The tech boom of the 1990s was largely driven by “business guys” with MBAs or career experience as well as entrepreneurs that crossed over to tech from unrelated industries such as real estate and consumer packaged goods. As the tech boom euphoria rose, venture capital and angel investors showered these business types with capital based on their pedigrees and beautifully-designed business proposals rather than the merit of their innovations in meeting customers’ needs.Read More
As the managing partner at Beta Boom, a high-touch seed fund that focuses on emerging tech hubs, I have had the great fortune to speak to scores of entrepreneurs, tech workers, investors, and civic leaders in over a dozen emerging startup ecosystems in the United States as well as in regions such as Indonesia, Uruguay, and Nigeria. Through these conversations and numerous visits, I noticed that some ecosystems that seem replete with resources fail to meet the needs of local startups while others with smaller communities and fewer programs have thriving, successful tech scenes.
The leaky tech pipeline issue has been well documented and largely acknowledged by the industry. As various companies struggle with how to attract more women and minorities in their hiring process and how to train their personnel in “tolerance” (please don’t call it this!), I’d propose that we examine this problem through the lens of growth hacking as I think there is much to be learned from this approach. In essence, the problem that growth hackers are trying to solve is identical: how do you attract and keep people using your product? The question that executives at tech companies ask is similar: how do you attract and maintain a diverse workforce?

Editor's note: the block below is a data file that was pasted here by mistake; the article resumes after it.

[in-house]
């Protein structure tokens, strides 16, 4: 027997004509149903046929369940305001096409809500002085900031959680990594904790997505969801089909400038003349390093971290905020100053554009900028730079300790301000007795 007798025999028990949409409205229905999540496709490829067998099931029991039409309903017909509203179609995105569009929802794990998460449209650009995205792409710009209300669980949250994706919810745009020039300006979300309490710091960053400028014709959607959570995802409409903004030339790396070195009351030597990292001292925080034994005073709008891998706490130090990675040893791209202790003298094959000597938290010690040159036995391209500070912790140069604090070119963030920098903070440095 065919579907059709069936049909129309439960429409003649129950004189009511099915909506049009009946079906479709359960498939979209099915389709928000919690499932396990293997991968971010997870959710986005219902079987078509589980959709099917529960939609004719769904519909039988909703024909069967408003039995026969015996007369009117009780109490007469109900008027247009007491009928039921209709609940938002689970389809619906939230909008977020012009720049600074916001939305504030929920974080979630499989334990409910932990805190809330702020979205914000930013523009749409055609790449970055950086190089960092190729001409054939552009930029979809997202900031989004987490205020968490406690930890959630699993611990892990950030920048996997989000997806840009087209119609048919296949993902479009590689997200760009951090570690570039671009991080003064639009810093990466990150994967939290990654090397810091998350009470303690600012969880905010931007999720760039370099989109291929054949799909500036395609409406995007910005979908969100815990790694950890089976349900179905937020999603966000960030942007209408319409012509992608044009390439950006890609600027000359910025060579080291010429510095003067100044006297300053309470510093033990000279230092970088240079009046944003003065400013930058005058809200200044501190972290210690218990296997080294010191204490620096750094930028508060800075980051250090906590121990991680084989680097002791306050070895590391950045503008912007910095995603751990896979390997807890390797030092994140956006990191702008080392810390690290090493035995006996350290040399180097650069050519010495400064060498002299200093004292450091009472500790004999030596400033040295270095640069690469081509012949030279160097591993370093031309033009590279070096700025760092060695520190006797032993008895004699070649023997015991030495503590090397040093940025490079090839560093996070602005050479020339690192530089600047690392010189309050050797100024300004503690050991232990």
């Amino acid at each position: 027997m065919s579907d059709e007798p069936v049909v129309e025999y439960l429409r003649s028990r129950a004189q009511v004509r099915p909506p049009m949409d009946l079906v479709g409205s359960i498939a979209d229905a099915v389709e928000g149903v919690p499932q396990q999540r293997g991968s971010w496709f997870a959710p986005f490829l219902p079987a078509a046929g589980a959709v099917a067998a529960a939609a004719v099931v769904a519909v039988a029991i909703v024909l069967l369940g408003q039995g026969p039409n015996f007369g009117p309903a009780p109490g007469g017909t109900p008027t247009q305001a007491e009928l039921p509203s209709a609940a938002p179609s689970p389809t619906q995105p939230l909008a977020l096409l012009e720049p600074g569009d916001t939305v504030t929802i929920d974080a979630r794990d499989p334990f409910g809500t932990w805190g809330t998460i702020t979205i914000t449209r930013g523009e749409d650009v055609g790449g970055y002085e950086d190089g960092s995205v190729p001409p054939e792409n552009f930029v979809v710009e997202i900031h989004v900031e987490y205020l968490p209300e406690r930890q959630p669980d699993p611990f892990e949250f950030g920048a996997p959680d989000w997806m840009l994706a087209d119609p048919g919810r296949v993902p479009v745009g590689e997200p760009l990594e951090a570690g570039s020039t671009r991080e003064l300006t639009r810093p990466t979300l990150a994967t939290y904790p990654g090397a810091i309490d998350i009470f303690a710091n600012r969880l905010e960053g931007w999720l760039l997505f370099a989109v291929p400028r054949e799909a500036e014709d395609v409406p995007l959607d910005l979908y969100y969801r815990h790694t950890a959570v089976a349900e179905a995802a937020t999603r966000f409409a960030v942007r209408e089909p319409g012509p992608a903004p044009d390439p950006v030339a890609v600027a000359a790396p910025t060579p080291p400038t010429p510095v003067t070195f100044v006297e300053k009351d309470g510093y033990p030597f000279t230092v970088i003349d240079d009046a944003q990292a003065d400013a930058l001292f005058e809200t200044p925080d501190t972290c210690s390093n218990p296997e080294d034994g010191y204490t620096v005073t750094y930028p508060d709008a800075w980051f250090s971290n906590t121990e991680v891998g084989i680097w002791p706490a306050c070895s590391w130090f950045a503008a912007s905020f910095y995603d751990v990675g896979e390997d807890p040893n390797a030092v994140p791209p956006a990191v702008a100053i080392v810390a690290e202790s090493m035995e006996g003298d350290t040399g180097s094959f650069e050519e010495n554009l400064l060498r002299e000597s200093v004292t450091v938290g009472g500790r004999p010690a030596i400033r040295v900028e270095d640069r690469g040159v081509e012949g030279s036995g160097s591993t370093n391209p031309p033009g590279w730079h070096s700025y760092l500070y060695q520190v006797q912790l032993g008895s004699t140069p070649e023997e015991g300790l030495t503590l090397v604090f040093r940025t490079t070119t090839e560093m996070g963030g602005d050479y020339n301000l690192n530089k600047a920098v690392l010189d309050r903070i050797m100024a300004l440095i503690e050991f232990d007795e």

If you have ever tried to book a venue for a larger event such as a birthday party or a corporate event, you probably spent days calling venues, emailing, and pursuing dead ends. Venulist is making it possible to book event spaces in a matter of minutes with 3D tours and instant AirBnB-like booking! Venulist is a truly transformative innovation in the $200B venue industry.
When students take and pass AP courses, they can save as much as $19,000 in college tuition and other costs. Unfortunately, many students lack both access to AP courses as well as support outside of the classroom, which can greatly improve students’ course completion and test outcomes. Amanda DoAmaral, the founder of Fiveable, has intimate knowledge of this reality having taught AP History in Oakland, California as well as from her experience with Teach for America. While this gap is greatest in school districts with fewer resources, this is a wide scale problem across the United States.